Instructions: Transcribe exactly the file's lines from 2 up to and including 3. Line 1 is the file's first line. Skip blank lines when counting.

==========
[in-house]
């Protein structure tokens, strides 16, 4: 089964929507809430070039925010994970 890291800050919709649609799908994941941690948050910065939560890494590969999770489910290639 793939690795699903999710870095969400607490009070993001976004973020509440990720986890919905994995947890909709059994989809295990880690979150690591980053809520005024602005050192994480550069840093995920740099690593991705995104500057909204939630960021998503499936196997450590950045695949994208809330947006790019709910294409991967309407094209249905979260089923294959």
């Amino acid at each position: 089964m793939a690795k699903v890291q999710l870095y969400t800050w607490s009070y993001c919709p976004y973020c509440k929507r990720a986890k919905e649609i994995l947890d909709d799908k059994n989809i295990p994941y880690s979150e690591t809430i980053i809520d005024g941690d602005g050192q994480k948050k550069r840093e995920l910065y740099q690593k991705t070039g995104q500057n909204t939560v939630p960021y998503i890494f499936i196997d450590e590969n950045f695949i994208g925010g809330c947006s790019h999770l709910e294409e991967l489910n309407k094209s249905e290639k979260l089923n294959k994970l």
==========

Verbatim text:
């Protein structure tokens, strides 16, 4: 089964929507809430070039925010994970 890291800050919709649609799908994941941690948050910065939560890494590969999770489910290639 793939690795699903999710870095969400607490009070993001976004973020509440990720986890919905994995947890909709059994989809295990880690979150690591980053809520005024602005050192994480550069840093995920740099690593991705995104500057909204939630960021998503499936196997450590950045695949994208809330947006790019709910294409991967309407094209249905979260089923294959």
């Amino acid at each position: 089964m793939a690795k699903v890291q999710l870095y969400t800050w607490s009070y993001c919709p976004y973020c509440k929507r990720a986890k919905e649609i994995l947890d909709d799908k059994n989809i295990p994941y880690s979150e690591t809430i980053i809520d005024g941690d602005g050192q994480k948050k550069r840093e995920l910065y740099q690593k991705t070039g995104q500057n909204t939560v939630p960021y998503i890494f499936i196997d450590e590969n950045f695949i994208g925010g809330c947006s790019h999770l709910e294409e991967l489910n309407k094209s249905e290639k979260l089923n294959k994970l």